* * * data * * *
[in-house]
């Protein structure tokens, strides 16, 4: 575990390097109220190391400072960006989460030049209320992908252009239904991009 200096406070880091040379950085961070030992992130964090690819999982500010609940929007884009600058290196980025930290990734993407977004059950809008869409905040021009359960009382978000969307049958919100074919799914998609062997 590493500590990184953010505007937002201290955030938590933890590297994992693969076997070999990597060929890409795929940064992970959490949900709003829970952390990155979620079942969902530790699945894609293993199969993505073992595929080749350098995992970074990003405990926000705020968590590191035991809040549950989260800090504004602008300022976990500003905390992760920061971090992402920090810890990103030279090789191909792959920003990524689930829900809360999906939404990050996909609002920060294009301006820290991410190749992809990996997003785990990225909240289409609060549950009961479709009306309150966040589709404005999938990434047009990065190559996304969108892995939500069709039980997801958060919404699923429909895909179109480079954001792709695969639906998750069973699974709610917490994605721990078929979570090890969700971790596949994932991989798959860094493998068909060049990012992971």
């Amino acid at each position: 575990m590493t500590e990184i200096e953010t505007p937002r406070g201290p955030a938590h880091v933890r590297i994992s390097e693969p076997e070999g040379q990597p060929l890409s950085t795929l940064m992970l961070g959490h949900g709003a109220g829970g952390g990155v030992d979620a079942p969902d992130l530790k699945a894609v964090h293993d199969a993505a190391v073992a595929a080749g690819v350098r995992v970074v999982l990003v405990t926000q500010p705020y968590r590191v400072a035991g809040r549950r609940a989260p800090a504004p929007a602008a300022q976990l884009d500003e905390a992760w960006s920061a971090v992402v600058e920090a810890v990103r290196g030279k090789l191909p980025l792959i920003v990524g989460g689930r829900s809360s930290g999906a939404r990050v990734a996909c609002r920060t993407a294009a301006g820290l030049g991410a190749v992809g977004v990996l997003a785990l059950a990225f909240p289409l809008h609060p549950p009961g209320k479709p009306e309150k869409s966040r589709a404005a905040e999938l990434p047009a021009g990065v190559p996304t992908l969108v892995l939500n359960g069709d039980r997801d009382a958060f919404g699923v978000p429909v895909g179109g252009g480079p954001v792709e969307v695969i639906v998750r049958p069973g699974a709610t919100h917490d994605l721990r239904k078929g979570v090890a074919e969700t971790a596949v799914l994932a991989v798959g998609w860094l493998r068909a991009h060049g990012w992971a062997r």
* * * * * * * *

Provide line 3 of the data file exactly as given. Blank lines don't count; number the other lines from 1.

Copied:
């Amino acid at each position: 575990m590493t500590e990184i200096e953010t505007p937002r406070g201290p955030a938590h880091v933890r590297i994992s390097e693969p076997e070999g040379q990597p060929l890409s950085t795929l940064m992970l961070g959490h949900g709003a109220g829970g952390g990155v030992d979620a079942p969902d992130l530790k699945a894609v964090h293993d199969a993505a190391v073992a595929a080749g690819v350098r995992v970074v999982l990003v405990t926000q500010p705020y968590r590191v400072a035991g809040r549950r609940a989260p800090a504004p929007a602008a300022q976990l884009d500003e905390a992760w960006s920061a971090v992402v600058e920090a810890v990103r290196g030279k090789l191909p980025l792959i920003v990524g989460g689930r829900s809360s930290g999906a939404r990050v990734a996909c609002r920060t993407a294009a301006g820290l030049g991410a190749v992809g977004v990996l997003a785990l059950a990225f909240p289409l809008h609060p549950p009961g209320k479709p009306e309150k869409s966040r589709a404005a905040e999938l990434p047009a021009g990065v190559p996304t992908l969108v892995l939500n359960g069709d039980r997801d009382a958060f919404g699923v978000p429909v895909g179109g252009g480079p954001v792709e969307v695969i639906v998750r049958p069973g699974a709610t919100h917490d994605l721990r239904k078929g979570v090890a074919e969700t971790a596949v799914l994932a991989v798959g998609w860094l493998r068909a991009h060049g990012w992971a062997r």